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Keith Strudler: Learning From Major League Baseball

The low hanging fruit for sports commentary this week comes by way of Western Massachusetts, where the Amherst College men’s cross country team finds itself slowed to a halt because it was discovered team members had created a ugly newsletter that demeaned and dehumanized female Amherst students through describing their alleged sexual proclivity and faults. It’s the same juvenile crap we saw recently from the Harvard men’s soccer and cross country teams, begging the question, “Why are these college runners from elite universities so dense?” And I know that’s a simplification and really involves a discussion of privilege and what happens when you think you’re smarter than everyone else.

That’s the easy thing to talk about this week.

But I’m not going to do that.

Instead, I’m going to talk about something that reminds us that despite the depravity around sports and misogyny, we actually can do better. And in this particular case, we are.

Yesterday, Major League Baseball announced it was banning the long tradition of forcing rookies to dress up as women as part of team initiation. This all comes as part of baseball’s new anti-hazing and anti-bullying policy, which bans forcing players to wear clothing that, in their language, “may be offensive to individuals based on their race, sex, nationality, age, sexual orientation, gender identify or other characteristic.”

This ritual was largely accepted as harmless standard practice – part of the natural bonding process that brings teammates closer together. And perhaps brings newcomers down just a notch, as veterans in any work organization are oft to do. But changing times and, just as importantly, social media, have brought a keener focus on this particular ritual. When a whole teams dresses as Hooters Girls, or someone has to wear a Wonder Woman costume, it spreads quicker than a Nolan Ryan fastball. Which means what was once a fairly private ritual has a much broader appeal and longer shelf life.

All this was brought to light by former professional baseball player and current league Ambassador for Inclusion Billy Bean, who is openly gay. Bean brought the case to league officials, who created this new policy – and of note, without any pushback from the player’s union, which could be a first time that every happened. Now players can still, for lack of a better word, haze rookies. Only within pretty constrained boundaries. So they might have to walk across the street in a Star Wars costume to buy coffee for everyone. Or carry a veteran’s luggage. That’s about the extent of it.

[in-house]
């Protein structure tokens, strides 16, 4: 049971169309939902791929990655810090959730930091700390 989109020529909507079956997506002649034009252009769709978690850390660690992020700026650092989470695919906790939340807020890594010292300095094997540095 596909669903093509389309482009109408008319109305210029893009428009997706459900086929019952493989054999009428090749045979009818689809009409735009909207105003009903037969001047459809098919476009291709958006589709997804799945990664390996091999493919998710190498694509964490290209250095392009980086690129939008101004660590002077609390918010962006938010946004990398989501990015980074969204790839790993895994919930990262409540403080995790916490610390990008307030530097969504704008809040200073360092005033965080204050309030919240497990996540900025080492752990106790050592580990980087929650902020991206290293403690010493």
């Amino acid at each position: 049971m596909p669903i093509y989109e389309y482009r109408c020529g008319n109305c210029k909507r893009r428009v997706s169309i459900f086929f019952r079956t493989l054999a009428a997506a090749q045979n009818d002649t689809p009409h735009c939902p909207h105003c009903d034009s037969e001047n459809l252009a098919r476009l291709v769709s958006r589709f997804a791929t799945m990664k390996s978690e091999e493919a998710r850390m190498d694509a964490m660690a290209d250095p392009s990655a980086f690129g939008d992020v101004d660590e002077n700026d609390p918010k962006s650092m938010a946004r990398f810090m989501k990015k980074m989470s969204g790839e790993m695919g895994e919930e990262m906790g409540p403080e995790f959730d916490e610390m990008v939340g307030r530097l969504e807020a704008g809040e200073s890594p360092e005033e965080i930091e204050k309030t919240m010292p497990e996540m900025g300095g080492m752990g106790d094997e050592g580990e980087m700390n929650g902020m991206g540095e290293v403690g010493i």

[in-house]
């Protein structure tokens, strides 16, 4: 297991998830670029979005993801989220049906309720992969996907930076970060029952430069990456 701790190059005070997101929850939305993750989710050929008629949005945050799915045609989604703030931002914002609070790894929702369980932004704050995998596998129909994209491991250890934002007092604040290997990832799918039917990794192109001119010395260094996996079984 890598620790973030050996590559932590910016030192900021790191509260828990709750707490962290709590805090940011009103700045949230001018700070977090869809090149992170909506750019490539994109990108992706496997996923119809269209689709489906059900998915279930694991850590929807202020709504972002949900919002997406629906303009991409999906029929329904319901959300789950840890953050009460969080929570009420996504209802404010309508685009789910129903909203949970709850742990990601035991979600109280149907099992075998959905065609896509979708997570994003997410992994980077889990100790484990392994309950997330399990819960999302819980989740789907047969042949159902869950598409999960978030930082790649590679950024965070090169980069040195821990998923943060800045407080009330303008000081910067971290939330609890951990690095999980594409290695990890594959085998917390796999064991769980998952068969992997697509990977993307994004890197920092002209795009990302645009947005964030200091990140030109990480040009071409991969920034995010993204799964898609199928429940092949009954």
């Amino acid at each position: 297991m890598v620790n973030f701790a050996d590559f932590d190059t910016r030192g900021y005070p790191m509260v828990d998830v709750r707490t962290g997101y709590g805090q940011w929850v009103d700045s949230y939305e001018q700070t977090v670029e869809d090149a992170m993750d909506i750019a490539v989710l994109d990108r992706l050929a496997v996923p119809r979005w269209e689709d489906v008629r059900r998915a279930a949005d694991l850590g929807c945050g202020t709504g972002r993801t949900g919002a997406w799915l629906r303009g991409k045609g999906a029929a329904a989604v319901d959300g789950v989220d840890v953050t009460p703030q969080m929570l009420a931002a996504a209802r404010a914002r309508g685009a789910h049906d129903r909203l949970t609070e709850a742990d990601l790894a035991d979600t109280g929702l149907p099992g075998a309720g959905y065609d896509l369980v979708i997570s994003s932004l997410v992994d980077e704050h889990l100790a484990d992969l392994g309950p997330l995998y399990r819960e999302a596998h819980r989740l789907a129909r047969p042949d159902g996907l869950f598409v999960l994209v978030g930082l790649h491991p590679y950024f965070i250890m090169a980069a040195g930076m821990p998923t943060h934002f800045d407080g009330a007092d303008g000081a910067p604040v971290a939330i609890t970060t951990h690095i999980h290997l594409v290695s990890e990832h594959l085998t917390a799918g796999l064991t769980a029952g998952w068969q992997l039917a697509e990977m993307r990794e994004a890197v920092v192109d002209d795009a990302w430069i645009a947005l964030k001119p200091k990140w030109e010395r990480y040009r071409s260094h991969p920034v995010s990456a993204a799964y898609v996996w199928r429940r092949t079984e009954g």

For their work, baseball has received, not surprisingly, both praise and criticism. Some compliment the sport for ending an offensive practice that sends the wrong message about sport and gender. Others claim it’s simply political correctness gone awry, or at least an overreach around something that’s done in jest, and without malicious intent. It’s one of those arguments that just as likely fought on personal perception as it is reasonable debate. Which means everyone brings their own locker room to the ring, which is never a good thing. That’s like setting our national foreign policy based on what happened when you backpacked through Europe after college. It’s just not entirely relevant.

Which is why I think it’s important to tip our caps to Major League Baseball. Make no mistake, this policy shift isn’t entirely selfless, and it helps the league in several ways. It insulates them from potential bad press, particularly on places like Facebook and Instagram, where league officials have less control of the message than Rick “Wild Thing” Vaughn did of his pitches in the film Major League. It also keeps young talent happy, more than a few who weren’t in love with having to walk around dressed like Lady Gaga. So baseball gets something out of this.

But that said, Major League Baseball should be lauded for reminding us that social justice isn’t static, but rather a process. People blame baseball all the time for being resistant to change, yet when it comes to changing a narrative around gender, it’s quite the opposite. Baseball has reminded us publicly that we must continuously work to make this world a better place, and that shaming male athletes by forcing them to dress like women is not only potentially hurtful, but it also sends the wrong message to fans about gender – which, contrary to what some naysayers care to believe, is far more complicated than a box on an application.

And like the NBA has recently done around race, Major League Baseball is leading by example, even though it could cost them with fans that cling to tradition as if it were an unnegotiable construct. That is the legacy of Jackie Robinson in the sport, and one that its leaders have done proud taking this smaller, but meaningful stand.

Now that take isn’t nearly as sexy as railing against a bunch of near perfect SAT college runners that maybe aren’t as smart as they think. But if they’re willing to listen, those college kids could learn a lot from the people running Major League Baseball. 

Keith Strudler is the director of the Marist College Center for Sports Communication and an associate professor of communication. You can follow him on twitter at @KeithStrudler

The views expressed by commentators are solely those of the authors. They do not necessarily reflect the views of this station or its management.

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